Feb. 12: Hi-Way Drive-In, Santa Maria CA

It’s Day 43 of my virtual Drive-In-a-Day Odyssey. I left suburban Santa Barbara and got back on Highway 101 for a one-hour drive to the Hi-Way Drive-In in Santa Maria CA.

An article in the Santa Maria Times said that the Hi-Way was opened in 1959 and bought by current owner Bob Gran in 1979. My 1972 Motion Picture Almanac show only one drive-in in Santa Maria, the Park Aire which opened in 1949 and closed in the 1990s. I guess no directory is perfect.

I got here early enough for the Sunday-only flea market. None of those special protective roofs like they had in Florida and Arizona, but the temperature here never even grazed 70 degrees. Glad I had something warm to wear to watch the movie while drinking hot chocolate and eating popcorn.

The Lego Batman Movie was so good that I really didn’t mind watching it for the second night in a row, since that’s what the Hi-Way had for its early movie.

Miles Today / Total:  64 / 5091 (rounded to the nearest mile)

Movie Showing / Total Active Nights: The Lego Batman Movie / 32

Nearby Restaurant: I don’t get many chances to sample Hawaiian food, so I drove up Santa Maria Way to Zoe’s Hawaiian BBQ. I had a mixed plate with teriyaki beef, chicken katsu, and mahi mahi, plus rice and a scoop of macaroni salad. Zoe’s also had Spam on the menu, but I had to draw the line somewhere.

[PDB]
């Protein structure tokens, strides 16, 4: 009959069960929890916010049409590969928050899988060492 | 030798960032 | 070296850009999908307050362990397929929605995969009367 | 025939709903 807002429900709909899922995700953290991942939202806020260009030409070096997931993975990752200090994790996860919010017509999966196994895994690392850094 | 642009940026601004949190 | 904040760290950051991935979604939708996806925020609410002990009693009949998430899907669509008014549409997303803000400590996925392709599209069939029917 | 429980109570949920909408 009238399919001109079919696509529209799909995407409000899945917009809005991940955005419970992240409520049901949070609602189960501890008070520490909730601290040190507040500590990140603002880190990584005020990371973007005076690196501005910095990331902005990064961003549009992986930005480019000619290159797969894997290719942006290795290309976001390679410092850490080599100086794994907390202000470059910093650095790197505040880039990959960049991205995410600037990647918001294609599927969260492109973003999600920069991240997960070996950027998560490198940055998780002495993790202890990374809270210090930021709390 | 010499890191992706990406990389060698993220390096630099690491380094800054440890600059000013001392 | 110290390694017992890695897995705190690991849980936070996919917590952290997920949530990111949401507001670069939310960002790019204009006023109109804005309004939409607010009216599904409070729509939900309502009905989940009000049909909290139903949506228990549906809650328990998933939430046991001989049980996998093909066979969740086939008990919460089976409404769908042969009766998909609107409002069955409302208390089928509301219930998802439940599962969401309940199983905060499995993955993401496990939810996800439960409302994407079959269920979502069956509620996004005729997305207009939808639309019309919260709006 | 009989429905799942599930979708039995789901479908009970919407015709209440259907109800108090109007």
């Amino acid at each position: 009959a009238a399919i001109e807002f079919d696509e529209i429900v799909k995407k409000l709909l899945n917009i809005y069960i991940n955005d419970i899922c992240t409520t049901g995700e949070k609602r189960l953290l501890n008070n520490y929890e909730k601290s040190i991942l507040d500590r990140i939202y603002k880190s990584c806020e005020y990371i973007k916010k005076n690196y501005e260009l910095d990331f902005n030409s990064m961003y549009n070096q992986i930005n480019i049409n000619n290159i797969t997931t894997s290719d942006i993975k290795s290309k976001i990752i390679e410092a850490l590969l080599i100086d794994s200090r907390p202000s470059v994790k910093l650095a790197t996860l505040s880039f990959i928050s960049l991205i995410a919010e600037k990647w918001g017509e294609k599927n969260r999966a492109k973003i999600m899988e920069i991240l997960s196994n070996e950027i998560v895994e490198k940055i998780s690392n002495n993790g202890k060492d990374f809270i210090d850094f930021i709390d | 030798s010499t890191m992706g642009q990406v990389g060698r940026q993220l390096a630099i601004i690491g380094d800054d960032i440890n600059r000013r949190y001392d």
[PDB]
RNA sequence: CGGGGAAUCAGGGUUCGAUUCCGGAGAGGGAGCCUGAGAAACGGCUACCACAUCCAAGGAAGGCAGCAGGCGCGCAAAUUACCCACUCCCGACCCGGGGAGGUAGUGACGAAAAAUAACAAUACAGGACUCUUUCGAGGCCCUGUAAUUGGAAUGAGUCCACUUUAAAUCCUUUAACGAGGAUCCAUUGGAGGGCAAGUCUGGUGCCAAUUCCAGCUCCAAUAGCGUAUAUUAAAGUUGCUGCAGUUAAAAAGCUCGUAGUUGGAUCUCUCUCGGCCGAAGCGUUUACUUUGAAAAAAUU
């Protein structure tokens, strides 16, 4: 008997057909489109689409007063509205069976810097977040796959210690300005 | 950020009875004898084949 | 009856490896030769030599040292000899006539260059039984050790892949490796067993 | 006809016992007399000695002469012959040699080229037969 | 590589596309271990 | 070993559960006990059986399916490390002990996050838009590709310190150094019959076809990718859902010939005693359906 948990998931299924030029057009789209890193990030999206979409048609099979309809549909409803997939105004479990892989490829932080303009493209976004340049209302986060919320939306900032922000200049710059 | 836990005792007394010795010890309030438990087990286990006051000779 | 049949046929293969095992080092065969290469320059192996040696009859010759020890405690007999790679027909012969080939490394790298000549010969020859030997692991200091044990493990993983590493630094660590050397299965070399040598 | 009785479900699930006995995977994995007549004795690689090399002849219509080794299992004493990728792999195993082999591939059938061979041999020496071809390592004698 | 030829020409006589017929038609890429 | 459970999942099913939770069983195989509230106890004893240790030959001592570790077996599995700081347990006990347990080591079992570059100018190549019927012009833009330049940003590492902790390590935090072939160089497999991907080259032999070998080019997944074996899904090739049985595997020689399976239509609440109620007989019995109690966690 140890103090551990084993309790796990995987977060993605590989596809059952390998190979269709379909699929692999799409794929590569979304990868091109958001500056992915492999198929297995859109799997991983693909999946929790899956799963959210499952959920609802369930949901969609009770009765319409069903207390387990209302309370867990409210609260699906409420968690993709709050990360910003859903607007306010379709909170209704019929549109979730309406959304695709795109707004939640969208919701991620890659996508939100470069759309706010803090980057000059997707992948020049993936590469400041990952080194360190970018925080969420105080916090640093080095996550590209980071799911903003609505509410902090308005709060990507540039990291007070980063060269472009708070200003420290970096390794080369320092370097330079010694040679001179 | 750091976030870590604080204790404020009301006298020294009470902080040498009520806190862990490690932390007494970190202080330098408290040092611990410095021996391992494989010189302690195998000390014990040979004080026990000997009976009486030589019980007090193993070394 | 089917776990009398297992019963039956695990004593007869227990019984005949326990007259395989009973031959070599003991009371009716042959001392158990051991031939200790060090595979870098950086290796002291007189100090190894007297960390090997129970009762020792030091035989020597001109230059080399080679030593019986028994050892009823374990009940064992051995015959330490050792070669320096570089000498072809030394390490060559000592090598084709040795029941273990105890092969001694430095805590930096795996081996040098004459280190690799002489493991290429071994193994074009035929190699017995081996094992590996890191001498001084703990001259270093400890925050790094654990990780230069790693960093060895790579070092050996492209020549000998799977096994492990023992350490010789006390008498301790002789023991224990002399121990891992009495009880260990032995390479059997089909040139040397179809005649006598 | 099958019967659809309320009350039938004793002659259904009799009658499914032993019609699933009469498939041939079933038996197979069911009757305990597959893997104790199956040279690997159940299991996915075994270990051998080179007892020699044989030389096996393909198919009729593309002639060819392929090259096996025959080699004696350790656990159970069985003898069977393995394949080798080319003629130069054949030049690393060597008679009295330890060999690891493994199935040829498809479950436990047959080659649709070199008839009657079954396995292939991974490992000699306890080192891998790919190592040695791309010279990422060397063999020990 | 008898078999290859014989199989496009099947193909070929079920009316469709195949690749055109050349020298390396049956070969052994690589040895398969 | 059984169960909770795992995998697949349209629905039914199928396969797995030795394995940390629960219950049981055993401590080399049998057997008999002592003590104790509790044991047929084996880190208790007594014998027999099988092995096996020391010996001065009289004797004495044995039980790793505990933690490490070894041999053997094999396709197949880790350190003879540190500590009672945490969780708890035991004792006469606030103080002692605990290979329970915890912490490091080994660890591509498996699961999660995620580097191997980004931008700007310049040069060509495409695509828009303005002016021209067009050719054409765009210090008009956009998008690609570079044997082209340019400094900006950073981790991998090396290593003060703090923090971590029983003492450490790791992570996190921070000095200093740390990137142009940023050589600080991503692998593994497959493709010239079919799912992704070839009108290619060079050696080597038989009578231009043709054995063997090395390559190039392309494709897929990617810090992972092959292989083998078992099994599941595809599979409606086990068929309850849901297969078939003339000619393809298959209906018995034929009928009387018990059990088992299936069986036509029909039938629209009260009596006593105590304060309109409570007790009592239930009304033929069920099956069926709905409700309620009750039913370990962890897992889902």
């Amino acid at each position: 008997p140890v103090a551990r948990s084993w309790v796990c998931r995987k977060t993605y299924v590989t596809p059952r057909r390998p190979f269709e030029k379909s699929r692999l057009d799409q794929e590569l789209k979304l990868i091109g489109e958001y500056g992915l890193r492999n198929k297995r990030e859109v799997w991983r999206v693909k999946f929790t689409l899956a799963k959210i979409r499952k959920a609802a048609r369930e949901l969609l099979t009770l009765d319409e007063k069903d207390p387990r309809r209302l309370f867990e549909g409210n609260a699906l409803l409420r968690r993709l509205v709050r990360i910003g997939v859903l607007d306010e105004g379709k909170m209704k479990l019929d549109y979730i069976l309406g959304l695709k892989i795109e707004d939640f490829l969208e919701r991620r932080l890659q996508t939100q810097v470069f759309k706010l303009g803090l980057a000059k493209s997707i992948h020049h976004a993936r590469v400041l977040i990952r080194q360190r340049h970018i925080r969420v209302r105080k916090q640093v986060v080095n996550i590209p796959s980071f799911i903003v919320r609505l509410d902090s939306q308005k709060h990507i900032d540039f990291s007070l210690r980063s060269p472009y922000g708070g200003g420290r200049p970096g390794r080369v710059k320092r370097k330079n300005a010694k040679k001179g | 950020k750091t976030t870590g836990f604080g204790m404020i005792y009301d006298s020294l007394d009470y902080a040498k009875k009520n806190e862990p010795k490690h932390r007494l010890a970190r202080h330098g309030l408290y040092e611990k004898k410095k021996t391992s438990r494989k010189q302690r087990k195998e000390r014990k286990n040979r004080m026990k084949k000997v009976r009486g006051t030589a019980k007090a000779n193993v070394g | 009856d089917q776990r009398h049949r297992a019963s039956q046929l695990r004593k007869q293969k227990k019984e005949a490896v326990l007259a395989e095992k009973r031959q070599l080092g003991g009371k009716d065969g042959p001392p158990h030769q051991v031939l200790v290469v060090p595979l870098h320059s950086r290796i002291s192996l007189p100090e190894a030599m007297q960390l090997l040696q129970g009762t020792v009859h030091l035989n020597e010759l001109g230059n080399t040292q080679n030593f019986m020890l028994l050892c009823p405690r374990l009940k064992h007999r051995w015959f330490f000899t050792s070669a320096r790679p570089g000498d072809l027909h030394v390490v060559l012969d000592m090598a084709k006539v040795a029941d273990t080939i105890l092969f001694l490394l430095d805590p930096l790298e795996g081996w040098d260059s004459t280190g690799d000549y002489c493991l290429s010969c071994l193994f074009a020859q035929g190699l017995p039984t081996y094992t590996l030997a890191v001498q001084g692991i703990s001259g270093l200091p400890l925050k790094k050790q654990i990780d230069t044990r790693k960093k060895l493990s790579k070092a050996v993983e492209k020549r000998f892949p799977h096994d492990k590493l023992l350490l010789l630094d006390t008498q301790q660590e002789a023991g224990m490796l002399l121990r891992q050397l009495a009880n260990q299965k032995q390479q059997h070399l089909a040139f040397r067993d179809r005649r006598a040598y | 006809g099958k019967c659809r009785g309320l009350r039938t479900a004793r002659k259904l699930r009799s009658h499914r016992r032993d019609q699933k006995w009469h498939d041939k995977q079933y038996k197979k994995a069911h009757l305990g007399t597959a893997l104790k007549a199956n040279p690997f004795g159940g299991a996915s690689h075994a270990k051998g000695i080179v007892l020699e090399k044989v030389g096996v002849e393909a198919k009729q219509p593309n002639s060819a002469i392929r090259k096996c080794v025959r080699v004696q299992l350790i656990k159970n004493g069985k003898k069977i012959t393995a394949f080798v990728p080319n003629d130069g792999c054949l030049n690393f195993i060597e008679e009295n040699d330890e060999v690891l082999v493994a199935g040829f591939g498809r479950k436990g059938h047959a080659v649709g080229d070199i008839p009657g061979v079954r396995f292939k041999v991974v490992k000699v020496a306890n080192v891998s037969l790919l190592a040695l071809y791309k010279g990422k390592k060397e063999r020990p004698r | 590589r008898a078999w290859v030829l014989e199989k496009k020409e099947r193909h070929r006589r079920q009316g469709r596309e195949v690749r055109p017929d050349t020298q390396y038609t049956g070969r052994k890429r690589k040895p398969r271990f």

Where I Virtually Stayed: The closest hotel to the Hi-Way may be the best in Santa Maria. The Radisson Hotel is three miles from the drive-in, and it sits between a park and an airstrip. I felt pampered with a robe and slippers in my room; I never get that at the Hampton Inn.

Mother with three children at a migrant campOnly in Santa Maria: One of the most famous photos of the Great Depression and Dust Bowl in the 1930s was taken by Dorothea Lange at a former migrant labor camp along US 101 just north of Santa Maria. Lange was concluding a month’s trip photographing migratory farm labor around the state for what was then the Resettlement Administration. The photo’s subject, then unnamed, was Florence Thompson. Her identity was discovered in 1978 when Modesto Bee reporter Emmett Corrigan located Thompson at her mobile home and recognized her from the 40-year-old photograph. According to Roadside America, a California professor tracked down the site of that photo in 2013. “The professor hopes to erect a marker at the spot, but for now it’s just a weedy field.”

Next Stop: Sunset Drive-In Theater, San Luis Obispo CA.